On Saturday, Nov. 6, 1869, Rutgers and New Jersey (later known as Princeton) played in the first American football game.
Almost 23 years later, on Wednesday, Sept. 28, 1892, two teams — and a giant generator — got together for another revolutionary moment in the sport: The first American football game at night.
Here’s how it happened:
Mansfield vs. Wyoming Seminary, 1892
While the first incandescent light was invented in 1802, electric lights weren’t truly commercially widespread until the 1870s.
In 1892, the town of Mansfield, Pennsylvania was hosting its 13th annual county fair, officially known as the Tioga County Agricultural, Mechanical and Industrial Fair. According to the local newspaper at the time, the Mansfield Advertiser, approximately 18,000 to 20,000 people attended that edition.
A main draw of the event was an brand-new electric light display, which was just one of the amazing highlights recounted in the newspaper's fair breakdown that week. Others include:
‘The peanut man sang himself hoarse, but he sold peanuts just the same.’
‘The music instrument booths, as usual, were a never failing attraction in the main building.’
‘The cattle and horse show was fine.’
But there is one that sticks out above the rest:
‘The foot ball game by electric light was a novelty not often seen at fairs.’
In fact, a “foot ball game by electric light” was a novelty not seen anywhere before that night. While football and electric lights had been around for a couple decades, no one had ever put the two together before.
According to a program published by Mansfield University of Pennsylvania in 1992, the idea for the game originated from the players on Mansfield’s football team, which had its inaugural season in 1891.
The team joined forces with the General Electric Company, which was showcasing a new electric light setup at that year’s fair. They would promote the new sport and the newer lights at the biggest event of the year.
Here’s an excerpt detailing that exhibition, from the Mansfield Advertiser:
‘The electric light dynamo which is to be used to illuminate the fair grounds is a Thomson-Houston Machine of thirty light capacity. It weighs 4300 pounds, and the generator, containing miles of insulated copper wire, makes nearly a thousand revolutions a minute. The lights to be used are twenty lamps of 2000 candle power and five 64-candle incandescent lights. The power to operate the dynamo is to be furnished by Messrs. Day & Warters from their 20-horse engine. The plant is in charge of H. E. Varney, of Philadelphia, and J. L. Cummings, of this boro.’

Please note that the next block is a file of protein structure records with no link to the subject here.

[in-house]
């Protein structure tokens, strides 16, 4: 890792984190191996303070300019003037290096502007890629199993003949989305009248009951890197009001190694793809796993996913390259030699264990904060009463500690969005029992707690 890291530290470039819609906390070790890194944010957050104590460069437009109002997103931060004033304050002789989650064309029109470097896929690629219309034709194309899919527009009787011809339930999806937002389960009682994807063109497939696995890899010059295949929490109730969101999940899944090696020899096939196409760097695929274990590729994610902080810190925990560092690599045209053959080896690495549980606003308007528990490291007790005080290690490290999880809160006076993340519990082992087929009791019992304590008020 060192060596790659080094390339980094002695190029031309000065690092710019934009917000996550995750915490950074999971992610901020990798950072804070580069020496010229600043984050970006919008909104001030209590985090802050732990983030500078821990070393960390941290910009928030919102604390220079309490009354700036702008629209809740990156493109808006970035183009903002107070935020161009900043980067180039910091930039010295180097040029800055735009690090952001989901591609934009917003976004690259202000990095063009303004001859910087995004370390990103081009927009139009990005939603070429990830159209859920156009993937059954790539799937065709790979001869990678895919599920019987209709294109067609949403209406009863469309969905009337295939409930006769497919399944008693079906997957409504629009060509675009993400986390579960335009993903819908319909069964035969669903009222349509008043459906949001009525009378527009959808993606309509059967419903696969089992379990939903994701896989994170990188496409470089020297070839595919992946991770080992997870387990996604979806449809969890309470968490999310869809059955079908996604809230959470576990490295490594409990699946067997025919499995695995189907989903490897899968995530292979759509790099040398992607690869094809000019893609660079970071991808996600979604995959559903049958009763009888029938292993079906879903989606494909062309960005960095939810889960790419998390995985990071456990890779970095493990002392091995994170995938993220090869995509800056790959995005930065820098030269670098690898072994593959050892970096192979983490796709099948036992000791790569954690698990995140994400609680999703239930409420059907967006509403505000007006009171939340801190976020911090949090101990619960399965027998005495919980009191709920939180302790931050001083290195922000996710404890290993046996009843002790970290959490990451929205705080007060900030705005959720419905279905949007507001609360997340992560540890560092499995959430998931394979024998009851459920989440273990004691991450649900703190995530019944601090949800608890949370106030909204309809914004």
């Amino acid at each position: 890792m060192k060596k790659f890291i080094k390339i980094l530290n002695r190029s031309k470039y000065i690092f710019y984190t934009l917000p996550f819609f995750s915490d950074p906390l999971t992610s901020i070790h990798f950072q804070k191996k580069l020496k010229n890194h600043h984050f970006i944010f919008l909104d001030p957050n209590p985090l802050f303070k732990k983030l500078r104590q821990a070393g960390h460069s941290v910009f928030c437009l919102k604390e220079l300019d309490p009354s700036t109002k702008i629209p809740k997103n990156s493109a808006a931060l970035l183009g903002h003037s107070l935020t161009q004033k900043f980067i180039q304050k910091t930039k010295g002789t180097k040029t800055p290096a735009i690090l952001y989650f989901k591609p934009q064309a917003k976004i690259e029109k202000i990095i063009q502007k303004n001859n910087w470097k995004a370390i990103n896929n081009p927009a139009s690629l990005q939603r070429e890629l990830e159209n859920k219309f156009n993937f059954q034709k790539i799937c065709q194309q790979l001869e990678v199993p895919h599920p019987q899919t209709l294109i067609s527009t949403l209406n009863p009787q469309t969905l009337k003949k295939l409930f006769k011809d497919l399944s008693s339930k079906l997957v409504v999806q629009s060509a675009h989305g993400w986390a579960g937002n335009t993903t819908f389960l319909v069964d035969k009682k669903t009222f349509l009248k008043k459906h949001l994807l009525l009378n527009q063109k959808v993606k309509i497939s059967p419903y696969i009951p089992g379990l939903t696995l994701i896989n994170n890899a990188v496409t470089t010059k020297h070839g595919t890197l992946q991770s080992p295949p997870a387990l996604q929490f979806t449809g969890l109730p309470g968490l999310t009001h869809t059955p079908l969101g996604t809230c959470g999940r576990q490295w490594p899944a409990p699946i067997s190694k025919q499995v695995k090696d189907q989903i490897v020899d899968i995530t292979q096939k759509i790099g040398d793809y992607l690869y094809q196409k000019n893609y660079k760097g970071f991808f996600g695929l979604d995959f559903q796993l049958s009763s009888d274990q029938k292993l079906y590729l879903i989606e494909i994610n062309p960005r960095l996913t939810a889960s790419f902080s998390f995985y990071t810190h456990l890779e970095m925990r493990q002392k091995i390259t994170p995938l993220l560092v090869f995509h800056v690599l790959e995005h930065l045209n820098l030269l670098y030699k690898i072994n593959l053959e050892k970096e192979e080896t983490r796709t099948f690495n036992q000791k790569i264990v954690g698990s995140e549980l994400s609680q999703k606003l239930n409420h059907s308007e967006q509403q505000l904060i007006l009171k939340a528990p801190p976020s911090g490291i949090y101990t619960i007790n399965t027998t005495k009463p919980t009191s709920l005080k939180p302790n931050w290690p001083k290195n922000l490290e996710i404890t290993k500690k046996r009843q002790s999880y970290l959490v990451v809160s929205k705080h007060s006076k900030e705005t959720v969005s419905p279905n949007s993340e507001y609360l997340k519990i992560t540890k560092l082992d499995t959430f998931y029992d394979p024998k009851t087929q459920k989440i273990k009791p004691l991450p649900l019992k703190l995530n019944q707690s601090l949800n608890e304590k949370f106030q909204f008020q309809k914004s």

The game itself was scheduled for 7:30 at night, but actually began at 6:45 p.m. Lights were stationed on poles around the perimeter of the field, and one light pole stood in the middle of the playing field.
Wyoming Seminary donned white uniforms, hoping they would reflect light better and be more visible. Mansfield opted for all-black for the first time in their program’s history. To be fair, their program had played just four games before this matchup (but was 3-1 in 1891).
You can get a good idea of the setup thanks to this 1992 Monday Night Football commercial, by General Electric, of a recreation of the game:
Even with lights everywhere, the lighting was very lacking. The Mansfield program reports that “the teams were often unaware of which squad had the ball. Anyone in a uniform was liable to be tackled.” According to some reports that also included the referee and the umpire, and at least one player collided with the light pole in the middle of the field.
Since the playing surface was also in the middle of the fairgrounds, it was “full of holes, butternuts, pebbles and ‘animal residue’.”
After 20 minutes of game time, only 10 plays had been run, and neither team had managed to score.
The next week’s edition of the Mansfield Advertiser details the results:
“Wednesday evening of the fair the first game of foot ball on record by electric light occurred between the Kingston and M. S. N. S. teams. The game was called at 7:30 with the ball in the possession of the Normals. The game was hotly contested from beginning to end of the first half, at the expiration of which the game was decided a draw, as both captains considered it inconvenient to continue. Prof. Race, of the Wyoming seminary, acted as umpire and Dwight Smith, of the Normal, as referee.”
Still, even with a 0-0 score, it appears as though Mansfield claimed victory on the game. In that same edition of the paper, the Wyoming Seminary team issued a public challenge for a rematch to Mansfield, where they rebuked Mansfield’s claim to victory:
It took 100 years for the Mansfield ‘Normals’ to formally accept that challenge. In 1992, the two teams agreed to play, with Mansfield fielding a club team (since they were playing a high school after all).
Mansfield now competes in Division II, but the school has since cut its DII football program. Instead, the Mounties compete in Sprint Football — a non-NCAA sport that resembles collegiate football in virtually every way, except for the requirement that all players weigh no more than 172 pounds 48 hours prior to kickoff.
Currently, there are ten teams in the Collegiate Sprint Football League — Alderson Broaddus, Army West Point, Caldwell, Chestnut Hill, Cornell, Mansfield, Navy, Penn, Post, and St. Thomas Aquinas. Michigan, Rutgers, Harvard, Princeton, Columbia, Yale, Villanova, and others all fielded teams in the past, but have since cut their programs.
Some notable names have come out of the game. President Jimmy Carter played at Navy, Patriots owner Bob Kraft played at Columbia, former Secretary of Defense Donald Rumsfeld played at Princeton.
And, on Sept. 14, 2013 — 121 years after the first-ever night football game — Mansfield hosted its second-ever football game under the lights, facing off against Princeton in the 2013 CSFL opener for both teams. The Mountaineers won the game 24-14.